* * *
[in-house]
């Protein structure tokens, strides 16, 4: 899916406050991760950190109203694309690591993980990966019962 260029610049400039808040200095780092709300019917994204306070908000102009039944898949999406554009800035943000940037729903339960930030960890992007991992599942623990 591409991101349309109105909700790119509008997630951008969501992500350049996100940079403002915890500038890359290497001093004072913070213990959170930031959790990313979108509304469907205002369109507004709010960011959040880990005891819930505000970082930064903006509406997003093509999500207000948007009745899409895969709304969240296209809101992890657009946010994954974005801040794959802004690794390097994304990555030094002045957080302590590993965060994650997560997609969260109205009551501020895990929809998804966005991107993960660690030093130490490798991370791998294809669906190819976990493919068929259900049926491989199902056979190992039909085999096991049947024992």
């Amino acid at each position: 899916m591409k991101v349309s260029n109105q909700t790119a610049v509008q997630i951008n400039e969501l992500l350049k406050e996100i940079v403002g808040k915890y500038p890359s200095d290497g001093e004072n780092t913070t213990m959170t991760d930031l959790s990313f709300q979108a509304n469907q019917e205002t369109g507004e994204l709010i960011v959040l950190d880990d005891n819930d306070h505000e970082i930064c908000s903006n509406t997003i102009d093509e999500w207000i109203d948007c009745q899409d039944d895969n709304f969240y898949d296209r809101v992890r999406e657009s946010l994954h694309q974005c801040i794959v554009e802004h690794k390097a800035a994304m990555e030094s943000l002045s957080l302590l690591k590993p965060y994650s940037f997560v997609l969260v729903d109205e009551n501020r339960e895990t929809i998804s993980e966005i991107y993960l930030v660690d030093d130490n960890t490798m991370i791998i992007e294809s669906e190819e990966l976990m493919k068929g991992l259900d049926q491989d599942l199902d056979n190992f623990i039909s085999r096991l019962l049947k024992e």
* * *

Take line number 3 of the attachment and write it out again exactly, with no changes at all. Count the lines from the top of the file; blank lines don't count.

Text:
């Amino acid at each position: 899916m591409k991101v349309s260029n109105q909700t790119a610049v509008q997630i951008n400039e969501l992500l350049k406050e996100i940079v403002g808040k915890y500038p890359s200095d290497g001093e004072n780092t913070t213990m959170t991760d930031l959790s990313f709300q979108a509304n469907q019917e205002t369109g507004e994204l709010i960011v959040l950190d880990d005891n819930d306070h505000e970082i930064c908000s903006n509406t997003i102009d093509e999500w207000i109203d948007c009745q899409d039944d895969n709304f969240y898949d296209r809101v992890r999406e657009s946010l994954h694309q974005c801040i794959v554009e802004h690794k390097a800035a994304m990555e030094s943000l002045s957080l302590l690591k590993p965060y994650s940037f997560v997609l969260v729903d109205e009551n501020r339960e895990t929809i998804s993980e966005i991107y993960l930030v660690d030093d130490n960890t490798m991370i791998i992007e294809s669906e190819e990966l976990m493919k068929g991992l259900d049926q491989d599942l199902d056979n190992f623990i039909s085999r096991l019962l049947k024992e």